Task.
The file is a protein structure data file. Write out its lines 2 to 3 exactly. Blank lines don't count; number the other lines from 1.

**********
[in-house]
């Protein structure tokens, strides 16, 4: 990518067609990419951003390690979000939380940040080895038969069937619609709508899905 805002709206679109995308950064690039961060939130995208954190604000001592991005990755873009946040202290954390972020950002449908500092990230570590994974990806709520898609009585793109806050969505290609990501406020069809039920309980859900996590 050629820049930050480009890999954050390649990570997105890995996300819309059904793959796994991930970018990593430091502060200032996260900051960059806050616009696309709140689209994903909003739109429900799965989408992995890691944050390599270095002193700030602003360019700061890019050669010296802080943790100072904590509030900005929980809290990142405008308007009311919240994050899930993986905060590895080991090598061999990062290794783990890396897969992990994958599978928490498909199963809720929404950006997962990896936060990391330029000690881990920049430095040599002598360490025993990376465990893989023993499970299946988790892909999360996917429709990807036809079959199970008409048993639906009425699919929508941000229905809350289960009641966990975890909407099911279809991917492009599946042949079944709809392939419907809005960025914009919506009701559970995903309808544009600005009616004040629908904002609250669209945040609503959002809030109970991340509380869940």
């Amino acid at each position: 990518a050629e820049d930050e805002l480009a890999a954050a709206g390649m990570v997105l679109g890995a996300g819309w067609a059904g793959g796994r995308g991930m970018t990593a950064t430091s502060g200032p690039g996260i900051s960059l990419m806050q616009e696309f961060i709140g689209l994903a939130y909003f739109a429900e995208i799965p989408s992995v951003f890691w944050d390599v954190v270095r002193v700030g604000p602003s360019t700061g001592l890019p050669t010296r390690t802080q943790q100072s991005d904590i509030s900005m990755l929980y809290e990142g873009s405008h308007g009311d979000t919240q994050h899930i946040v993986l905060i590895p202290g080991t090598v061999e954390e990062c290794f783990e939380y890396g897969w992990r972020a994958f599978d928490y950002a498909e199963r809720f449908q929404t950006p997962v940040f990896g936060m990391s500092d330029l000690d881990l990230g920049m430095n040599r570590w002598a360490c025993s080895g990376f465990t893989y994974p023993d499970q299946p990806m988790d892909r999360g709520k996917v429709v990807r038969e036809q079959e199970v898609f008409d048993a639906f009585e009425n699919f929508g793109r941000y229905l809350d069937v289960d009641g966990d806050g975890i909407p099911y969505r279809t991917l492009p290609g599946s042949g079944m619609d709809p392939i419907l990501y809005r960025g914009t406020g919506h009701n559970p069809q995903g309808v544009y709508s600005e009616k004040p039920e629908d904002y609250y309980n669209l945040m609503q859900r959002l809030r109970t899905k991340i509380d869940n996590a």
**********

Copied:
């Protein structure tokens, strides 16, 4: 990518067609990419951003390690979000939380940040080895038969069937619609709508899905 805002709206679109995308950064690039961060939130995208954190604000001592991005990755873009946040202290954390972020950002449908500092990230570590994974990806709520898609009585793109806050969505290609990501406020069809039920309980859900996590 050629820049930050480009890999954050390649990570997105890995996300819309059904793959796994991930970018990593430091502060200032996260900051960059806050616009696309709140689209994903909003739109429900799965989408992995890691944050390599270095002193700030602003360019700061890019050669010296802080943790100072904590509030900005929980809290990142405008308007009311919240994050899930993986905060590895080991090598061999990062290794783990890396897969992990994958599978928490498909199963809720929404950006997962990896936060990391330029000690881990920049430095040599002598360490025993990376465990893989023993499970299946988790892909999360996917429709990807036809079959199970008409048993639906009425699919929508941000229905809350289960009641966990975890909407099911279809991917492009599946042949079944709809392939419907809005960025914009919506009701559970995903309808544009600005009616004040629908904002609250669209945040609503959002809030109970991340509380869940």
């Amino acid at each position: 990518a050629e820049d930050e805002l480009a890999a954050a709206g390649m990570v997105l679109g890995a996300g819309w067609a059904g793959g796994r995308g991930m970018t990593a950064t430091s502060g200032p690039g996260i900051s960059l990419m806050q616009e696309f961060i709140g689209l994903a939130y909003f739109a429900e995208i799965p989408s992995v951003f890691w944050d390599v954190v270095r002193v700030g604000p602003s360019t700061g001592l890019p050669t010296r390690t802080q943790q100072s991005d904590i509030s900005m990755l929980y809290e990142g873009s405008h308007g009311d979000t919240q994050h899930i946040v993986l905060i590895p202290g080991t090598v061999e954390e990062c290794f783990e939380y890396g897969w992990r972020a994958f599978d928490y950002a498909e199963r809720f449908q929404t950006p997962v940040f990896g936060m990391s500092d330029l000690d881990l990230g920049m430095n040599r570590w002598a360490c025993s080895g990376f465990t893989y994974p023993d499970q299946p990806m988790d892909r999360g709520k996917v429709v990807r038969e036809q079959e199970v898609f008409d048993a639906f009585e009425n699919f929508g793109r941000y229905l809350d069937v289960d009641g966990d806050g975890i909407p099911y969505r279809t991917l492009p290609g599946s042949g079944m619609d709809p392939i419907l990501y809005r960025g914009t406020g919506h009701n559970p069809q995903g309808v544009y709508s600005e009616k004040p039920e629908d904002y609250y309980n669209l945040m609503q859900r959002l809030r109970t899905k991340i509380d869940n996590a």